35 dead and 175 injured – the numbers may increase..
As if the recent acts of violence and an atmosphere of fear was not enough, the butchers have attacked Lahore’s oldest and grandest shrine – also known as Data Saheb. Thursday night is the time when thousands visit this shrine to pray and offer their respects to Hazrat Usman Hajwery, a Sufi who has been known as the protector of the city and the generous guide who is believed to have blessed countless generations.
This is a barbaric attack and should serve as a wake up call. Data Saheb’s shrine is not just another crowded place – it represents a millenia of tolerant Sufi Islam which is directly under attack by the puritans.Last year, there were threats and the government had closed the place for a day or two. This time the worst of nightmares has come true.
How long will we be mere spectators and see our great city blown to bits – culturally and physically. This is time for hard, concrete action and a major crackdown on all terrorist outfits that are operating in the country especially the Punjab wit impunity.
How long shall we remain in a state of denial – as if there is no problem within Pakistan and all acts of terror are perpeterated by the Indians, Jews and the Americans. Continue reading
These were ordinary people struggling for livelihoods. What was their fault to have been brutally used as fodder in this gruesome Great Game of power, violence and territory? About time this menace is addressed and Pakistan is saved.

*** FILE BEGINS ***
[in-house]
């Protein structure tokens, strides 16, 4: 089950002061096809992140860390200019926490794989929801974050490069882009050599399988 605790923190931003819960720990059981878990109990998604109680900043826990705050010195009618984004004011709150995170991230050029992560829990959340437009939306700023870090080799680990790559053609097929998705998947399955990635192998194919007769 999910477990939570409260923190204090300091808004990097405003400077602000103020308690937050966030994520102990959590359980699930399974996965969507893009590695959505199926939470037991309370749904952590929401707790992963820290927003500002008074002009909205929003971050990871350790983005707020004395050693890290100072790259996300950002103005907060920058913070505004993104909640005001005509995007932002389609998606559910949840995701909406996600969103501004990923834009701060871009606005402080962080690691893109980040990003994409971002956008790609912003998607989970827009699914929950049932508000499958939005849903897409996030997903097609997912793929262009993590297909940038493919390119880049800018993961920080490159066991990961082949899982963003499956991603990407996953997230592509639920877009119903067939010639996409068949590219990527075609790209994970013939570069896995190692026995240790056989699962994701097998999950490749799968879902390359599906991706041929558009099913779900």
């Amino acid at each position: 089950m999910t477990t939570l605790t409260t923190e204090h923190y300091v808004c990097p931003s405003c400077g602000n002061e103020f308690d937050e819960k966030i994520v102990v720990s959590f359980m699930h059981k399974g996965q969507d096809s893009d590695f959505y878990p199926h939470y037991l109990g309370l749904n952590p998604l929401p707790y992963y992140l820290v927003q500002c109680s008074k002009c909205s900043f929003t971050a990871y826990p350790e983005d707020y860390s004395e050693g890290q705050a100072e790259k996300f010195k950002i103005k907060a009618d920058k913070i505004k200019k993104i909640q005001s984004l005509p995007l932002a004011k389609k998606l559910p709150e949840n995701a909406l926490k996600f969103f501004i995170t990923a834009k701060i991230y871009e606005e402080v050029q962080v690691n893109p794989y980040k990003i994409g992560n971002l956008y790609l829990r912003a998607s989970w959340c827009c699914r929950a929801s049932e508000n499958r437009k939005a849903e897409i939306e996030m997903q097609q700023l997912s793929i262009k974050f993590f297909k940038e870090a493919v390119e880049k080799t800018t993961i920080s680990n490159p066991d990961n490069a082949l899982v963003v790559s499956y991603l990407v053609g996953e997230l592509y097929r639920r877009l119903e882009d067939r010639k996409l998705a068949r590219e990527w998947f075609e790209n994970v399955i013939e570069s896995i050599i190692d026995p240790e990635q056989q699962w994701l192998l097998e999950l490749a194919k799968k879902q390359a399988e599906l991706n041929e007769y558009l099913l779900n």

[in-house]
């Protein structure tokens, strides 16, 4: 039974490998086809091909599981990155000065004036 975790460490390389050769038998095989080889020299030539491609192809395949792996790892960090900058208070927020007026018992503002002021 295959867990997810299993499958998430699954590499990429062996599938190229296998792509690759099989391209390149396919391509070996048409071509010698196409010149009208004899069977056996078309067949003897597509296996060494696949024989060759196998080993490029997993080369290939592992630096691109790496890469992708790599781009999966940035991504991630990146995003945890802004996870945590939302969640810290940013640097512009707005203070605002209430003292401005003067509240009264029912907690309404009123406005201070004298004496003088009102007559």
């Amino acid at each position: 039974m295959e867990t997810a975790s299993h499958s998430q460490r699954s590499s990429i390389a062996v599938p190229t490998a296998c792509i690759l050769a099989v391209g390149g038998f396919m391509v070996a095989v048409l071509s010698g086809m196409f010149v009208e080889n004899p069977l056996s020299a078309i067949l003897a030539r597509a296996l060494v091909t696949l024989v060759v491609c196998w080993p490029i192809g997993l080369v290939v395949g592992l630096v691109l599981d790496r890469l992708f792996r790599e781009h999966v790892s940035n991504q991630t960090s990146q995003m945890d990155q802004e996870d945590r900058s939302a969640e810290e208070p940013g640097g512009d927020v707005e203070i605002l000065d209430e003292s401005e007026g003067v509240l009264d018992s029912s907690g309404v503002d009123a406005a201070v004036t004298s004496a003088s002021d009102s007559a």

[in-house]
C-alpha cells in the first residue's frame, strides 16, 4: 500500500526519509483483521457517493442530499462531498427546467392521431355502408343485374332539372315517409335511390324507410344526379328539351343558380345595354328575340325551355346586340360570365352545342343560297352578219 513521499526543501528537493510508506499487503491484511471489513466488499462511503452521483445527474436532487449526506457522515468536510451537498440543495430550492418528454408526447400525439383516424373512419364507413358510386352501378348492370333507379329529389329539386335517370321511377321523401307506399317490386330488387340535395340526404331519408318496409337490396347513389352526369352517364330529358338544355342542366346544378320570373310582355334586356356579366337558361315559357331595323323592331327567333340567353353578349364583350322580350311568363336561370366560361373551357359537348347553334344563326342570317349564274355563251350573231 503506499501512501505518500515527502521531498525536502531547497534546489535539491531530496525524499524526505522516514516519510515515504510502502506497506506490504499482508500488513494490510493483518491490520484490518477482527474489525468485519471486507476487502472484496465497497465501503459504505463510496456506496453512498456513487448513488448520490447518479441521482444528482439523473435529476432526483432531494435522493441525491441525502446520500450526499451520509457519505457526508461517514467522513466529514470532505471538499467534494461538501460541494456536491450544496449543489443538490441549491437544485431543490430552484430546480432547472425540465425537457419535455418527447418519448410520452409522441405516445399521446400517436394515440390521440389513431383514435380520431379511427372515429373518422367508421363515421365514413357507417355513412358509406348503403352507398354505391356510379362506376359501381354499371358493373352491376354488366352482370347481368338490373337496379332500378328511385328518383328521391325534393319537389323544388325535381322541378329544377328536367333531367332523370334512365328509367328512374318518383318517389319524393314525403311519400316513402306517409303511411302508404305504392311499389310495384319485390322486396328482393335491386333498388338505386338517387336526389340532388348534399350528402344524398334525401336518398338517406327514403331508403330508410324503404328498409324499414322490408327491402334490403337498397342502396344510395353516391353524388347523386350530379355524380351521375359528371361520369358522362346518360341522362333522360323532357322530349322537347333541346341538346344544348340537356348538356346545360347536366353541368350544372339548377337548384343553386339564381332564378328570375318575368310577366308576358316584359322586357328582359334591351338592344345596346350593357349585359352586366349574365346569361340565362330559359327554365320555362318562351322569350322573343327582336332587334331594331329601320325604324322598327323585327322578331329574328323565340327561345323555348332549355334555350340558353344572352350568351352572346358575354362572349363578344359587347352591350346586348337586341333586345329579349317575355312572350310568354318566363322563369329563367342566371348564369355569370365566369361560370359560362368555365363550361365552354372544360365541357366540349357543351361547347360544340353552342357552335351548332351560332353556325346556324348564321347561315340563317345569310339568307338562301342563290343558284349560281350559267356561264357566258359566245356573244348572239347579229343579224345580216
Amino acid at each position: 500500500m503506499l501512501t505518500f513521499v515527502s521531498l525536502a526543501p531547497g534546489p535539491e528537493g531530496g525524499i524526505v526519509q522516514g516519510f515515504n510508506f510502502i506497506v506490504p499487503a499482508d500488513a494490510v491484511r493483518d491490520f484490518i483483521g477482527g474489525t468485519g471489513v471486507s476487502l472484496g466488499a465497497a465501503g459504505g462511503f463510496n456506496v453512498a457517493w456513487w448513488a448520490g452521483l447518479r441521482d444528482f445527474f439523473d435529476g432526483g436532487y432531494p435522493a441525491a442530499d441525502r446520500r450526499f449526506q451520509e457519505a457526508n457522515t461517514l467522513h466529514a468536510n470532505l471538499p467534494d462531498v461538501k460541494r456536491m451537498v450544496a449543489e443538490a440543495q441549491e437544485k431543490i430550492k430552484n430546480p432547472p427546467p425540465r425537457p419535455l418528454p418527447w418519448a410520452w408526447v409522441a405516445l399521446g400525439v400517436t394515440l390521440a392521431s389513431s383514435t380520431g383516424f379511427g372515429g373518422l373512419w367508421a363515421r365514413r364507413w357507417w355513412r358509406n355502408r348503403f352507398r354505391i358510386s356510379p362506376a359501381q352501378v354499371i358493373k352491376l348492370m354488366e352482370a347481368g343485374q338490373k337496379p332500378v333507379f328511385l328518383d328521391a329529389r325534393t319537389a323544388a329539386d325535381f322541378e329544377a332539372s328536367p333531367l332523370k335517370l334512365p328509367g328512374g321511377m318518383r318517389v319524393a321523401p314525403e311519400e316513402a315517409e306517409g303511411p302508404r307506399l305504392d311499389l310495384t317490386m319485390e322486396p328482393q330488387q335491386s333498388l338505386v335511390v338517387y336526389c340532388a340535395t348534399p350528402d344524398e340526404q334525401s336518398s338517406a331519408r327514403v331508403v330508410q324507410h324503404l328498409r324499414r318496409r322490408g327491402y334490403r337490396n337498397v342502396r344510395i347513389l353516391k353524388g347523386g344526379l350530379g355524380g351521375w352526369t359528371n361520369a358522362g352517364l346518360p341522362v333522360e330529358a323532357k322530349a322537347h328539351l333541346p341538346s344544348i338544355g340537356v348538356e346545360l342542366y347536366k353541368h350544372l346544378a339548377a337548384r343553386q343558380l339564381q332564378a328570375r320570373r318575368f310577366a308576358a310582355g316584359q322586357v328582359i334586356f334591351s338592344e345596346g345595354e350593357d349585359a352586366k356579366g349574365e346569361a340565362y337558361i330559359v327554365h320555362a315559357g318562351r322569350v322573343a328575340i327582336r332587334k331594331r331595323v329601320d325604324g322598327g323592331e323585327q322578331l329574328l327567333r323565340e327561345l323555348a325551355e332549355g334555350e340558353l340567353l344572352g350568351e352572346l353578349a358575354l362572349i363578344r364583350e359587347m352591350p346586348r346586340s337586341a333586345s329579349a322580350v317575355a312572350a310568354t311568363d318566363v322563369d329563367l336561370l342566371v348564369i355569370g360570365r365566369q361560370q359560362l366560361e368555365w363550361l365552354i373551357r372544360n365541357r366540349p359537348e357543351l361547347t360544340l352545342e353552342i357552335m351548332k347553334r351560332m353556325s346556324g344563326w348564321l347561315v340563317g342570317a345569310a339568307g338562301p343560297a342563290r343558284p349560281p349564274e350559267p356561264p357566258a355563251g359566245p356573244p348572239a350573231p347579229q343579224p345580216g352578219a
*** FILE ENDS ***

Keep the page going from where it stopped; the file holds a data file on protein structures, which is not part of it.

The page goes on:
Islamabad, Aug.21 (ANI): At least sixty people were killed and over 80 others were injured in two suicide bomb blasts outside Pakistan’s main military arms factory in Wah Cantonement on Thursday.
Preliminary investigations revealed that the attackers blew themselves up almost simultaneously outside two gates of the sprawling factory complex in Wah Cantonment, said to be one of Pakistan’s most sensitive installations.
According to The News, the bombers were on foot and they exploded themselves less than a minute apart.
The Pakistani Ordnance Factories at Wah is a cluster of about 20 industrial units producing artillery, tank, and anti-aircraft ammunition for the Pakistan armed forces. It employs around 25,000 to 30,000 workers.
Police and security forces cordoned off the area while security has been put on high alert across the country.
Prime Minister Syed Yousuf Raza Gilani and Co-chairman, Pakistan People’s Party, Asif Ali Zardari strongly condemned the deadly blasts.